Rumors that Dmitri fired the fatal shot in the Rasputin assassination likewise have never been substantiated, resting entirely upon baseless speculation. Again, his own letters and diary entires, at times written under emotional duress as he relieved events that continued to disturb him greatly, support the conventional historical account of the assassination. His frankness, his tone, and the details he provides all speak to his credibility on this topic. His final break with Felix Yusupov in London in 1920 is well documented in letters exchanged between the two men, none of which have ever been published. The originals are all part of the Ilyinsky family collection, along with Dmitri's diaries, and have been woefully, almost incredibly, neglected by scholars. Dmitri who, as an adolescent, had envisioned Nicholas II as a 'man of action' and admired him greatly, was devastatingly disillusioned by the Tsar's attitude and behavior during the war years. Like many other grand dukes, he tried to warn Nicholas of Russia's imminent peril, but was unsuccessful. The assassination was, in his conception, a patriotic act and one of desperation, but he almost immediately regretted it, and would later describe on several occasions in his letters and diaries the disgust and remorse he felt about his own involvement in the affair. Yusupov was, in 1920, offered a chance to speak about the assassination in a US lecture tour, the profits from which would go to the Red Cross, and it was his interest in pursuing this tour that proved to be the last straw in his relationship with Dmitri.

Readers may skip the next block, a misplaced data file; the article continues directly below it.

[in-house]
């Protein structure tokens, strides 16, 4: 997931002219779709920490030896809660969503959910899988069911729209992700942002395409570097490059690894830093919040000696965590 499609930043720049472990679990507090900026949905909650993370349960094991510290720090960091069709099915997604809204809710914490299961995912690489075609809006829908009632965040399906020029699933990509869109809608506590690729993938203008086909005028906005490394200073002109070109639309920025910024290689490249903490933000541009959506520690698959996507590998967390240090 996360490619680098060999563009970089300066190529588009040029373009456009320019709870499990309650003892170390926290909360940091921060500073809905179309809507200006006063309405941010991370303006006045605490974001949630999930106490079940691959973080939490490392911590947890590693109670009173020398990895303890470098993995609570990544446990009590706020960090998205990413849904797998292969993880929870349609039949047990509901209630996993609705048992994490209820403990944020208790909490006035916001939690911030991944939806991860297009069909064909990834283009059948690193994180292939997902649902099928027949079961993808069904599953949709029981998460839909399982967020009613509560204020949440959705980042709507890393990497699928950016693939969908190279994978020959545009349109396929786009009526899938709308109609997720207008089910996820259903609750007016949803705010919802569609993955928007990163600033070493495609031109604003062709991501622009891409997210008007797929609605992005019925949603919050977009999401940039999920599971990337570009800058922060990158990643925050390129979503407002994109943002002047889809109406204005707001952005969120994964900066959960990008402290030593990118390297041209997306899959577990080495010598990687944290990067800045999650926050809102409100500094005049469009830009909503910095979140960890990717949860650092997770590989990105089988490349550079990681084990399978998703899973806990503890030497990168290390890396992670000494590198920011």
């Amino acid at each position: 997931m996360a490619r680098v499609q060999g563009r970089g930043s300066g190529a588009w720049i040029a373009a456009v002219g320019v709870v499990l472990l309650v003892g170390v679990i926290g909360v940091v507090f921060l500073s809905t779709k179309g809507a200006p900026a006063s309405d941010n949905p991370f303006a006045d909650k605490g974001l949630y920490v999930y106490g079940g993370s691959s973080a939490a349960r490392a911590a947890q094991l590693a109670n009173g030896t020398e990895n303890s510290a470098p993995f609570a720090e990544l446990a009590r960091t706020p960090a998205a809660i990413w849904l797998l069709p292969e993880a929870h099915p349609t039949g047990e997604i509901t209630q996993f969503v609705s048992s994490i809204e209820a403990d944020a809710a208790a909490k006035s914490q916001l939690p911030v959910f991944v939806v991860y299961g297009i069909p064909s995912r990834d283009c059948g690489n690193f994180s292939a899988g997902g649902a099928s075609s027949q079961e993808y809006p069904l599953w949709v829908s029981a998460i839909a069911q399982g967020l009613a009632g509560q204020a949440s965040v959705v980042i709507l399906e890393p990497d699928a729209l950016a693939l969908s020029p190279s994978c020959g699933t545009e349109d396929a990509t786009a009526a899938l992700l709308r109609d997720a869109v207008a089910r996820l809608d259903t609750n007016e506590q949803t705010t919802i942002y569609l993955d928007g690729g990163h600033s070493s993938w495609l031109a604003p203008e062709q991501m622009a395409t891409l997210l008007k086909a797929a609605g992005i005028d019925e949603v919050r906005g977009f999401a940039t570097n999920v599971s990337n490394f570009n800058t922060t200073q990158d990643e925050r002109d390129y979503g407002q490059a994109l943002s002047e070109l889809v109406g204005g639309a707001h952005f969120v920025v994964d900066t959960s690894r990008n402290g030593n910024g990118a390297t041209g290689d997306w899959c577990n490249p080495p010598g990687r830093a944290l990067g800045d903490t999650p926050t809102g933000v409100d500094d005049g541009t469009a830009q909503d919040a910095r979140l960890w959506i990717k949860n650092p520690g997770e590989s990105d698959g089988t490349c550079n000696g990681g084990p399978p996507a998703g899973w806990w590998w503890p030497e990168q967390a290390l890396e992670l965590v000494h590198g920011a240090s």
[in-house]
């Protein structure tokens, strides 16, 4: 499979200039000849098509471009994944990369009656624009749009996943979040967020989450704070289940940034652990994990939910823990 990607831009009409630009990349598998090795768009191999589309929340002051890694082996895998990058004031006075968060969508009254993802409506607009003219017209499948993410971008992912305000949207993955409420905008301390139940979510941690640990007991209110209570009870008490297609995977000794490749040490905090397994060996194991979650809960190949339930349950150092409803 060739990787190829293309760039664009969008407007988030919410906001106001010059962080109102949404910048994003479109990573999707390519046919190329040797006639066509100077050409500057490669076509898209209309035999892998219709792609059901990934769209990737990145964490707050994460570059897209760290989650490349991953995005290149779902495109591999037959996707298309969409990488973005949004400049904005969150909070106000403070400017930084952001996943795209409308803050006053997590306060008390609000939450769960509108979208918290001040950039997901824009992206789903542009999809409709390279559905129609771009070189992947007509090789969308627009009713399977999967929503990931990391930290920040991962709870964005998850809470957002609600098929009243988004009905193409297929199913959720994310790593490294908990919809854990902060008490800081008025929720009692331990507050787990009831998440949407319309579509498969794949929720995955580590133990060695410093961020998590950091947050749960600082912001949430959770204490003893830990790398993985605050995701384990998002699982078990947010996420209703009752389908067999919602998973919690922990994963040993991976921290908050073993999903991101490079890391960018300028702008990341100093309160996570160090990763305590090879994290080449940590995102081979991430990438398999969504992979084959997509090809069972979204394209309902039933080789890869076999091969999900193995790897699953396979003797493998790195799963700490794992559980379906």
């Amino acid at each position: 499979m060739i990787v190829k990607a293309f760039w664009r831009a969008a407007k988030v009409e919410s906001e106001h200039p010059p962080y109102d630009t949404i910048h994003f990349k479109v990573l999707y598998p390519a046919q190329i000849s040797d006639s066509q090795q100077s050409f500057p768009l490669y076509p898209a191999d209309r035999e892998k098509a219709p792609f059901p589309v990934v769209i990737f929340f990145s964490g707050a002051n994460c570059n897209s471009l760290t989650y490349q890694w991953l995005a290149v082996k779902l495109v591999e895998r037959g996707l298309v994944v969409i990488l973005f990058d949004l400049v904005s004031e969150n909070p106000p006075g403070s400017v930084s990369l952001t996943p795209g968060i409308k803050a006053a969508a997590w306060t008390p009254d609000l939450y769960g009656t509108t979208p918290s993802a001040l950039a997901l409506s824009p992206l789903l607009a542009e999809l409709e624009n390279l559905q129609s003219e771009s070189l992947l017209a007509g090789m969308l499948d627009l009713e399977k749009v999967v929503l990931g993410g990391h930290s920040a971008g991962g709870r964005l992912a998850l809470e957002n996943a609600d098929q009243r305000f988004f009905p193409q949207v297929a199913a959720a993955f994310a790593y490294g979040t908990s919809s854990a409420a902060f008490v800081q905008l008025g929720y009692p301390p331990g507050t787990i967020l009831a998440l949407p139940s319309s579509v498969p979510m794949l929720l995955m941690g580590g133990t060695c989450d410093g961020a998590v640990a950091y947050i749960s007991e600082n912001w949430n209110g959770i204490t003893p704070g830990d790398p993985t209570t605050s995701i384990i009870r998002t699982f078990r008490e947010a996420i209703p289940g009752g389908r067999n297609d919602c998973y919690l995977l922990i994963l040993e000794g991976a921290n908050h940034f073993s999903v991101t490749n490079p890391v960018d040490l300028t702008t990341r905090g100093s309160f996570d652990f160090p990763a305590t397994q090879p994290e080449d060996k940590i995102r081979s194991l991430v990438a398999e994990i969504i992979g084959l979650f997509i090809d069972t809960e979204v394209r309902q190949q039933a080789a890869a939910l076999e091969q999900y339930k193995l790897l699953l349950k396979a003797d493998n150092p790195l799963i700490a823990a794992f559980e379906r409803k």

The direct result of his involvement in the December 1916 assassination was exile to the Persian front where he served briefly under General Nikolai Nikolaevich Baratov at his headquarters in the Persian city of Kazvin. But after the February revolution Baratov had to ask Dmitri to leave since there were rumblings from the lower ranks and his safety could not be guaranteed. In Tehran he lived briefly with General Meidel, then head of the Persian Cossack Division, before being taken in by the British Minister to Tehran, Sir Charles Marling and his wife Lucia. Sir Charles became an important father figure to Dmitri, and the relationship there established between Dmitri and the entire Marling family, would prove to be a close and enduring one. It was Sir Charles who, by persuading the British Foreign Office in 1918 that Dmitri would undoubtedly become the next Emperor of Russia, gained his admission to Great Britain after many previous rejections. [See Sir Charles's correspondence with the FO, preserved at the Public Records Office, Kew, UK. Nikolai Nikolaevich's papers are at the Hoover Institute, Stanford, and Dmitri's diaries likewise provide a detailed account of his life in Persia, his relationship with the Marlings, and his attempts to gain entry to Britain].